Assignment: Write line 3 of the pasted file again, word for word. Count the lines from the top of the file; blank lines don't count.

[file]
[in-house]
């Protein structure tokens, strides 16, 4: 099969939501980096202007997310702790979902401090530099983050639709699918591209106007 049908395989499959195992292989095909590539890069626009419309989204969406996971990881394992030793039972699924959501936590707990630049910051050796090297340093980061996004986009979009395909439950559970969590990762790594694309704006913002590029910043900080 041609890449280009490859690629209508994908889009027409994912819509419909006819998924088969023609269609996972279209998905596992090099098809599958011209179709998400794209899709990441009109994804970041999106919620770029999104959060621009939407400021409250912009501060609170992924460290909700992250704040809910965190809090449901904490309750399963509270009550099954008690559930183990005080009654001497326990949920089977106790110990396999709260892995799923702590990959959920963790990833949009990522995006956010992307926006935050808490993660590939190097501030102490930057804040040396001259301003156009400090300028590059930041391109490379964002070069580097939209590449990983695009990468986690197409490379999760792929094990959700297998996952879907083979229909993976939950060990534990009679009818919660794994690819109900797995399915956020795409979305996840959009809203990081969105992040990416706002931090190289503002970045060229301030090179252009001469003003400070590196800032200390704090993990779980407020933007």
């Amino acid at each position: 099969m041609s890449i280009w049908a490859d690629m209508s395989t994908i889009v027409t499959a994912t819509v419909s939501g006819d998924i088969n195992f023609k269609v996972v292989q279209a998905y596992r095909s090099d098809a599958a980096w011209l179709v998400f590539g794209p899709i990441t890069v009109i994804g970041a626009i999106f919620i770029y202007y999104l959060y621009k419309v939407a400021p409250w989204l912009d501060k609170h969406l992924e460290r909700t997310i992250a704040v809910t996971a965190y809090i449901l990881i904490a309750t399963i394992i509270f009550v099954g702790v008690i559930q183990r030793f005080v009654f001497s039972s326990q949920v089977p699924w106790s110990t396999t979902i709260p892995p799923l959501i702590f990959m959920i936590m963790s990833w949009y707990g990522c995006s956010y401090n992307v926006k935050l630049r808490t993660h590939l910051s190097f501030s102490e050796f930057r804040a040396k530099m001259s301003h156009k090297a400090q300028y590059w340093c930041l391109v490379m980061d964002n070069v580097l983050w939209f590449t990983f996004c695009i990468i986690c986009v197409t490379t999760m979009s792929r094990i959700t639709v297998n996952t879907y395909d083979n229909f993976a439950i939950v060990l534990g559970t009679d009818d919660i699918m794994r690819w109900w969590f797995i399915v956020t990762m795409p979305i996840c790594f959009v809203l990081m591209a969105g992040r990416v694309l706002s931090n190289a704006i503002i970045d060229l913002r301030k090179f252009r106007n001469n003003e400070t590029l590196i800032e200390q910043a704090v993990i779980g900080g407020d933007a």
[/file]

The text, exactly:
């Amino acid at each position: 099969m041609s890449i280009w049908a490859d690629m209508s395989t994908i889009v027409t499959a994912t819509v419909s939501g006819d998924i088969n195992f023609k269609v996972v292989q279209a998905y596992r095909s090099d098809a599958a980096w011209l179709v998400f590539g794209p899709i990441t890069v009109i994804g970041a626009i999106f919620i770029y202007y999104l959060y621009k419309v939407a400021p409250w989204l912009d501060k609170h969406l992924e460290r909700t997310i992250a704040v809910t996971a965190y809090i449901l990881i904490a309750t399963i394992i509270f009550v099954g702790v008690i559930q183990r030793f005080v009654f001497s039972s326990q949920v089977p699924w106790s110990t396999t979902i709260p892995p799923l959501i702590f990959m959920i936590m963790s990833w949009y707990g990522c995006s956010y401090n992307v926006k935050l630049r808490t993660h590939l910051s190097f501030s102490e050796f930057r804040a040396k530099m001259s301003h156009k090297a400090q300028y590059w340093c930041l391109v490379m980061d964002n070069v580097l983050w939209f590449t990983f996004c695009i990468i986690c986009v197409t490379t999760m979009s792929r094990i959700t639709v297998n996952t879907y395909d083979n229909f993976a439950i939950v060990l534990g559970t009679d009818d919660i699918m794994r690819w109900w969590f797995i399915v956020t990762m795409p979305i996840c790594f959009v809203l990081m591209a969105g992040r990416v694309l706002s931090n190289a704006i503002i970045d060229l913002r301030k090179f252009r106007n001469n003003e400070t590029l590196i800032e200390q910043a704090v993990i779980g900080g407020d933007a």